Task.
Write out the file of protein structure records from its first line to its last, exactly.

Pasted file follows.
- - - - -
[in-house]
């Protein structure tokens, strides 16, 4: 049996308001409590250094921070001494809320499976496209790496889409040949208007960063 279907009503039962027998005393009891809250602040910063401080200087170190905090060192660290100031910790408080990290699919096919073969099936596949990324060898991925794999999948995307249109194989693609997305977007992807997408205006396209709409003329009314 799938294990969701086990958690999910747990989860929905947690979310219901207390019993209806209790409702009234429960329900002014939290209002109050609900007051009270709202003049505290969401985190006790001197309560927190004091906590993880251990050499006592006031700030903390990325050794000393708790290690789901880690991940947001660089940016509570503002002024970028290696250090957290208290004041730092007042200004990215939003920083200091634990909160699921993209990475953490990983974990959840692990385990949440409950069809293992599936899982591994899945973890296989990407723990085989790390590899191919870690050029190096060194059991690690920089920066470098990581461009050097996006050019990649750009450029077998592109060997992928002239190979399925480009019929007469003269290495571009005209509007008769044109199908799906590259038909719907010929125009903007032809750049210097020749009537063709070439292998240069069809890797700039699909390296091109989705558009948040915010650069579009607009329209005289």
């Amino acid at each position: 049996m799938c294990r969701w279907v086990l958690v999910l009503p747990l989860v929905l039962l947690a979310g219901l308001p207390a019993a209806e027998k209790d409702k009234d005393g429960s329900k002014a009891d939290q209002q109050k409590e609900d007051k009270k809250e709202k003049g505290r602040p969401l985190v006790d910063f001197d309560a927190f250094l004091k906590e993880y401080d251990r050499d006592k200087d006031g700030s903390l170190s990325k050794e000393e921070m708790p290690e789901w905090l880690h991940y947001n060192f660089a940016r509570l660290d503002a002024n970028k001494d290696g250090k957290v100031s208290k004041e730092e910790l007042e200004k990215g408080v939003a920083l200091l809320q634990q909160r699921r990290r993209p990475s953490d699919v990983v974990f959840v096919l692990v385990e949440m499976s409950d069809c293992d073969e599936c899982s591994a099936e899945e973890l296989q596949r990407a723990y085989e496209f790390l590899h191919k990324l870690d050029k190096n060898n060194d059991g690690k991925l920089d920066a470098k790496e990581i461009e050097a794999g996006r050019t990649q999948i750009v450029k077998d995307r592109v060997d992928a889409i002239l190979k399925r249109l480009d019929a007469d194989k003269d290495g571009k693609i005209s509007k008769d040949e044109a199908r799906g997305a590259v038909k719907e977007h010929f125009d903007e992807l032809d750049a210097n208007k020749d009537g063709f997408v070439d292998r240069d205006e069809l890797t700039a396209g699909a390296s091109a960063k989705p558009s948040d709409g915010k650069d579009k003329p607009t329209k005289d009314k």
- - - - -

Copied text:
[in-house]
């Protein structure tokens, strides 16, 4: 049996308001409590250094921070001494809320499976496209790496889409040949208007960063 279907009503039962027998005393009891809250602040910063401080200087170190905090060192660290100031910790408080990290699919096919073969099936596949990324060898991925794999999948995307249109194989693609997305977007992807997408205006396209709409003329009314 799938294990969701086990958690999910747990989860929905947690979310219901207390019993209806209790409702009234429960329900002014939290209002109050609900007051009270709202003049505290969401985190006790001197309560927190004091906590993880251990050499006592006031700030903390990325050794000393708790290690789901880690991940947001660089940016509570503002002024970028290696250090957290208290004041730092007042200004990215939003920083200091634990909160699921993209990475953490990983974990959840692990385990949440409950069809293992599936899982591994899945973890296989990407723990085989790390590899191919870690050029190096060194059991690690920089920066470098990581461009050097996006050019990649750009450029077998592109060997992928002239190979399925480009019929007469003269290495571009005209509007008769044109199908799906590259038909719907010929125009903007032809750049210097020749009537063709070439292998240069069809890797700039699909390296091109989705558009948040915010650069579009607009329209005289």
């Amino acid at each position: 049996m799938c294990r969701w279907v086990l958690v999910l009503p747990l989860v929905l039962l947690a979310g219901l308001p207390a019993a209806e027998k209790d409702k009234d005393g429960s329900k002014a009891d939290q209002q109050k409590e609900d007051k009270k809250e709202k003049g505290r602040p969401l985190v006790d910063f001197d309560a927190f250094l004091k906590e993880y401080d251990r050499d006592k200087d006031g700030s903390l170190s990325k050794e000393e921070m708790p290690e789901w905090l880690h991940y947001n060192f660089a940016r509570l660290d503002a002024n970028k001494d290696g250090k957290v100031s208290k004041e730092e910790l007042e200004k990215g408080v939003a920083l200091l809320q634990q909160r699921r990290r993209p990475s953490d699919v990983v974990f959840v096919l692990v385990e949440m499976s409950d069809c293992d073969e599936c899982s591994a099936e899945e973890l296989q596949r990407a723990y085989e496209f790390l590899h191919k990324l870690d050029k190096n060898n060194d059991g690690k991925l920089d920066a470098k790496e990581i461009e050097a794999g996006r050019t990649q999948i750009v450029k077998d995307r592109v060997d992928a889409i002239l190979k399925r249109l480009d019929a007469d194989k003269d290495g571009k693609i005209s509007k008769d040949e044109a199908r799906g997305a590259v038909k719907e977007h010929f125009d903007e992807l032809d750049a210097n208007k020749d009537g063709f997408v070439d292998r240069d205006e069809l890797t700039a396209g699909a390296s091109a960063k989705p558009s948040d709409g915010k650069d579009k003329p607009t329209k005289d009314k």